Game Preview: Seattle Storm Faces Short-Handed Atlanta Dream in First Round

Wednesday, September 21 – 5 p.m. PT
McCamish Pavilion | Atlanta, GA

Team Details

The No. 7 seed and playing its first postseason game since 2013, the Storm (16-18) won five of its final six regular-season games to finish 7-3 after the Olympic break. The Dream (17-17) was just 4-5 after the break, falling from the fourth spot to the No. 6 seed. Atlanta is back in the playoffs after missing them last year, just the second time the Dream failed to qualify since entering the league in 2008.

Head-to-Head History

Seattle went 2-1 against the Dream in the regular season, including a 91-82 victory at Atlanta on Sept. 4 in which the Storm led by as many as 26. In the only loss to Atlanta, the Storm was ahead going into the fourth quarter before the Dream dominated the final 10 minutes to win 77-64. Seattle is 3-0 all-time in the playoffs against the Dream, with the only meetings coming in the 2010 WNBA Finals.

Notable Statistics

The Dream prefers to pound the ball inside, as it has now ranked first or second in points in the paint for eight straight years. On the other hand, 32 percent of Seattle’s shots in the regular season came from the three-point line, by far the league’s highest percentage since the line was moved back in 2013. The Dream ranks last in the league in three-point shooting percentage (28.7 percent) and percentage of points scored from beyond the arc (13.7 percent).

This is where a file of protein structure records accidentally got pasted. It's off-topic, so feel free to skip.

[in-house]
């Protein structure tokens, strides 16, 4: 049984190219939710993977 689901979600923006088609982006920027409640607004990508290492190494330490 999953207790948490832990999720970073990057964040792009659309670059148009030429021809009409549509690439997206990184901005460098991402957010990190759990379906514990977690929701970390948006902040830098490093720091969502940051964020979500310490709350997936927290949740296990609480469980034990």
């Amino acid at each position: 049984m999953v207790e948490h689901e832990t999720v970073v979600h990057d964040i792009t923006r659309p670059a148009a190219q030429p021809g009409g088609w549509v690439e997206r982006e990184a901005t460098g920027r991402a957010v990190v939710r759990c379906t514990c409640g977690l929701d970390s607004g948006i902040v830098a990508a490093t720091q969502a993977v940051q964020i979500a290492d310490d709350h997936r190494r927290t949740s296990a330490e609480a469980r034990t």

Storm rookie Breanna Stewart led the league in plus-minus this season, a stat that measures how a player’s team compares to the opponent per every 40 minutes with that player on and off the court. Her plus-23.6 rating was the second best plus-minus in the last nine years (Maya Moore’s in 2014 was slightly better at 23.9) and the third best since the WNBA started recording it (Lauren Jackson’s 27.8 in 2007 is first). Stewart grabbed 277 defensive rebounds in the regular season, breaking the all-time record that was held by Lisa Leslie. She joined Candace Parker (2008) and Tamika Catchings (2002) as the only rookies to average 15 points, five rebounds, two assists, one steal and one block.

Key Matchup

Dream forward Angel McCoughtry, a two-time league scoring champion, led the WNBA in points per game after the Olympic break (23.4). McCoughtry averaged 24.0 points on 54.2 percent shooting against Seattle in the regular season, her highest marks versus any opponent this year. If Alysha Clark and her Storm teammates can prevent a scoring outburst from McCoughtry, Seattle has a good chance to win on Wednesday.


  • The Dream will be without second-leading scorer Tiffany Hayes, who is suspended for one game after picking up her seventh technical foul of the year in the regular-season finale. Hayes averaged 15 points per game this year – a career high – and scored 20 in the last meeting with Seattle. Atlanta could also be without veteran forward Sancho Lyttle, who didn’t play in the final five regular-season games due to a foot injury. This year, Lyttle had the best defensive plus-minus in the league for the second straight season and scored 22 points in the Dream’s victory over Seattle.
  • In the new playoff format, the best eight teams qualify and are seeded regardless of conference. The top two clubs (Minnesota and L.A.) receive byes all the way to the semifinals, while the No. 3 (New York) and No. 4 seeds (Chicago) have byes to the second round. The first and second rounds are single elimination, and the semifinals and WNBA Finals feature best-of-five series. Phoenix (No. 8) and Indiana (No. 5) are playing in the other first-round game on Wednesday. Teams will be re-seeded after each round.